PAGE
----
Paul knew this first-hand the impact of the love of Jesus can have when it comes up against the world. What he writes here is not what he grew up with. What he writes here is the opposite of what characterised the Jewish world he knew—not to mention the pagan world. The Seventh Chapter of 2 Maccabees gives us an idea of the mindset that Paul was raised with. We don’t have time to read the whole thing this morning, but the story takes place about 160 years before Jesus was born. A group of Jews under the leadership of Mattathias Maccabeus and his son, Judas, rose up against their Greek rulers. The Greeks tried to supress the faith of the Jews. In 2 Maccabees 7 we read about a woman and her seven sons who were threatened with torture in an effort to force them to eat pork. They refused and, one by one, the sons were brutally tortured and killed for their refusal to compromise. Each, in turn, as he was tortured called down curses on those Greek soldiers and on Antiochus Epiphanes, the Greek king. They became national heroes, not just for refusing to compromise and eat pork, but for having the courage to curse the soldiers as they were dying. The men who rose up to violently overthrow the Greeks in the revolt that came were national heroes too. (They still are.) The Maccabees were the spiritual fathers of the Pharisees. They were heroes to Paul and Paul saw his opposition to the Church as being faithful to that heritage.
But something changed. It might have begun as Paul stood by while Stephen, the first martyr, was stoned. Stephen preached Jesus and the Jews killed him for it. Paul held coats so that those throwing stones wouldn’t be encumbered. And he heard Stephen with his dying breath cry out, “Lord, do not hold this sin against them” (Acts 7:60). Just like Jesus, who was crucified, but did not curse or revile in return, but prayed, “Forgive them, for they know not what they are doing,” Stephen prayed for his enemies. This was unheard of. But, years later, here’s what Paul wrote in Romans 12—the end of our Epistle last week:
Bless those who persecute you; bless and do not curse them.
Someone reviles you for your faith in Jesus. Bless them. Someone has your church’s tax-exempt status revoked because of your witness for Jesus. Bless them. You’re fined for refusing to compromise your faith as it relates to your business practices. Bless them. You’re arrested and put in jail for proclaiming the good news about Jesus. Bless them. Bless them. Bless them. Bless them. Bless those who persecute you; bless and do not curse them. Is that a hard thing to do? Of course it is. But do it anyway. If Stephen used his last breath to pray for the people who were stoning him, so can you. And Stephen’s story reminds us of the key here. Stephen had his sight fixed on Jesus and the Cross. Brothers and Sisters, you can’t revile, curse, and fight back when you have your eyes fixed on the one who gave himself up as a sacrifice for the sins of his enemies and who preached, “Love your enemies and pray for those who persecute you” (Matthew 5:44). Epiphany reminds us of the manifestation of Jesus as Messiah, as Lord, as Saviour. You and I have experienced that manifestation and it changes everything.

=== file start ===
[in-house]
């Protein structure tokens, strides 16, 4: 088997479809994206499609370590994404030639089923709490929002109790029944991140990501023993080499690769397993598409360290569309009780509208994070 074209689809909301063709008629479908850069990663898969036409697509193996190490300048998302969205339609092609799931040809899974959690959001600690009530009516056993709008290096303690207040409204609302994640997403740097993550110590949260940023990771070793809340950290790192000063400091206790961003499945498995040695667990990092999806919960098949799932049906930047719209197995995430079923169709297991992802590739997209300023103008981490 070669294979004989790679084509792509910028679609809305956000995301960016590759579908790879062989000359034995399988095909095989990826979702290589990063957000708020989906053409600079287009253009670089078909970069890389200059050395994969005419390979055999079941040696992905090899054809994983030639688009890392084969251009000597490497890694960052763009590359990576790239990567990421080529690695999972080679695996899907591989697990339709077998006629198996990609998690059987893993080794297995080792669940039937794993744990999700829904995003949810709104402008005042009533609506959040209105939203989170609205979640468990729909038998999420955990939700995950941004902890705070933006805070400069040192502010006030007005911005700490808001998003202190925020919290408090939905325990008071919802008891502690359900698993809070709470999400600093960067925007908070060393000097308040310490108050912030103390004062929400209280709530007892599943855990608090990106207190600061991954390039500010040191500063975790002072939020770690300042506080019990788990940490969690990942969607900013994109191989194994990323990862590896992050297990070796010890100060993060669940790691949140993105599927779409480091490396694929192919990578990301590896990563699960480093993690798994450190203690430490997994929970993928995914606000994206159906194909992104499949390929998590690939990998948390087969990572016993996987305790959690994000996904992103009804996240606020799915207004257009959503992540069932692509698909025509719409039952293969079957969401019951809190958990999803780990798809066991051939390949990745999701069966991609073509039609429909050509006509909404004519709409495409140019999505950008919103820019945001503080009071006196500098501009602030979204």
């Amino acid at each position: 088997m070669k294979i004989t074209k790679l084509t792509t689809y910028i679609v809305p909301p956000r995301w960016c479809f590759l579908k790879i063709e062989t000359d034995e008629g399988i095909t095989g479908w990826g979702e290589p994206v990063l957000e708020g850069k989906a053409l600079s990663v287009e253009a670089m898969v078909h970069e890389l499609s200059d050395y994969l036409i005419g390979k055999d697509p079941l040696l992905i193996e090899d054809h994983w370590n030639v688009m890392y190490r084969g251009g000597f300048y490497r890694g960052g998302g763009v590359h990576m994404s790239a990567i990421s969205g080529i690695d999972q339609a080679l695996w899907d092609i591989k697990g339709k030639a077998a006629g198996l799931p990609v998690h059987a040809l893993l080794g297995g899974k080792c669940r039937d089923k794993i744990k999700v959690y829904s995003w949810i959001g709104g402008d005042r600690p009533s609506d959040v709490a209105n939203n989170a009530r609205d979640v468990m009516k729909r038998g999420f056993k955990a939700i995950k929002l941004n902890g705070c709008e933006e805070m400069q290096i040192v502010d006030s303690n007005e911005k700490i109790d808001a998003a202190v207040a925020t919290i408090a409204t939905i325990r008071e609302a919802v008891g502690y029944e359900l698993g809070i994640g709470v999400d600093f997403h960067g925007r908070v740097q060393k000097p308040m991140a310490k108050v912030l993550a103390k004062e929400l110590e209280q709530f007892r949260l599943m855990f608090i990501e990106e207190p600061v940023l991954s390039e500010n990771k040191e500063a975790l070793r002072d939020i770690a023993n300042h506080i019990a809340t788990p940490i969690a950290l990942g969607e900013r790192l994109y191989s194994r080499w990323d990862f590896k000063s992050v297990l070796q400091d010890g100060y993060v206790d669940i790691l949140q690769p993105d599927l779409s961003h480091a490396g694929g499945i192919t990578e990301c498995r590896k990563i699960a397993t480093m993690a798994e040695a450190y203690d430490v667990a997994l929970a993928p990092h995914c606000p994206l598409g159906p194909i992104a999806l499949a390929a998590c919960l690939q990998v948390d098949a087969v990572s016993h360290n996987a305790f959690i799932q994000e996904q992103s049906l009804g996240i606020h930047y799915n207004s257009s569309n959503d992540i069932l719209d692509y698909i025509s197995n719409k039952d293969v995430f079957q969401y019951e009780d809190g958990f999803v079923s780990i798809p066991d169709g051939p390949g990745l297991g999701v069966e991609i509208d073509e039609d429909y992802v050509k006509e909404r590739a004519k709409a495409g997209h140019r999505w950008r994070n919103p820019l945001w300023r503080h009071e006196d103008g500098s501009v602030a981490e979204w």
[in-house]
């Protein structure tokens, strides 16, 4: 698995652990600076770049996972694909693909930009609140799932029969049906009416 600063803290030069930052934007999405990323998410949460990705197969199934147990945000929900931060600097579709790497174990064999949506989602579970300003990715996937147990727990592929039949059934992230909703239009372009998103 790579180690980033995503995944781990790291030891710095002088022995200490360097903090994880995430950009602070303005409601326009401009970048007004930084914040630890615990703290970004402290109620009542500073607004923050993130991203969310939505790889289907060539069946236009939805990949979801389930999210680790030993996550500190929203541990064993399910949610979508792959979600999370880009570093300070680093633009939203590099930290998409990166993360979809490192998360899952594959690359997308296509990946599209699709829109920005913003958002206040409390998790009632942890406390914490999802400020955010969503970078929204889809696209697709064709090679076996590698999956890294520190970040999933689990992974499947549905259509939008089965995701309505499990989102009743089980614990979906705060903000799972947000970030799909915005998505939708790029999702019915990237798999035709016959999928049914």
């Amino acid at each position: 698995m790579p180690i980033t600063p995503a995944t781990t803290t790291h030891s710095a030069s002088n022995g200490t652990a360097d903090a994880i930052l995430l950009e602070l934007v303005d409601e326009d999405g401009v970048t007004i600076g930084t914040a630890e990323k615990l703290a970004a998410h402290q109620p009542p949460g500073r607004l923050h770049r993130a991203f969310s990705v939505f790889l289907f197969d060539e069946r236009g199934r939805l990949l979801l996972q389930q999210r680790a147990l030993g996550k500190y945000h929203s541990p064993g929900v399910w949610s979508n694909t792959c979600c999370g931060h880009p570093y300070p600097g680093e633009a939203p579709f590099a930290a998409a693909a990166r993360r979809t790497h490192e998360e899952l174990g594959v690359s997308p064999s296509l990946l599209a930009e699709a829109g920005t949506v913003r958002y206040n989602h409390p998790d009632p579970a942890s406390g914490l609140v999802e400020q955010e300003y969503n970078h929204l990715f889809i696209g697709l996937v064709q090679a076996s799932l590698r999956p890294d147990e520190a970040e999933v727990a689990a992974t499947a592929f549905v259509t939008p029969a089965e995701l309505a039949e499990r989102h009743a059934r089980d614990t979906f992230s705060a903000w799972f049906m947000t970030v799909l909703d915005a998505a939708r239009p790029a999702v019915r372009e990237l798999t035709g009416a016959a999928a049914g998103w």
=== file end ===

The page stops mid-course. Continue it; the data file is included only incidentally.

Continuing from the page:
And it’s not just blessing the people who would persecute us for our faith. We’re going to face hostility everywhere we turn in the world. The old age is filled with sin and corruption. Our interactions are tainted with it every day. But instead of seeing this as an opportunity to get back or get even, as people of God’s new creation, we should look at our life in the midst of the world as a means of lifting the veil on the new creation that is our hope—and that Jesus and the Spirit have made us a part of already. Look at verses 15-16:
Rejoice with those who rejoice, weep with those who weep. Live in harmony with one another. Do not be haughty, but associate with the lowly. Never be wise in your own sight.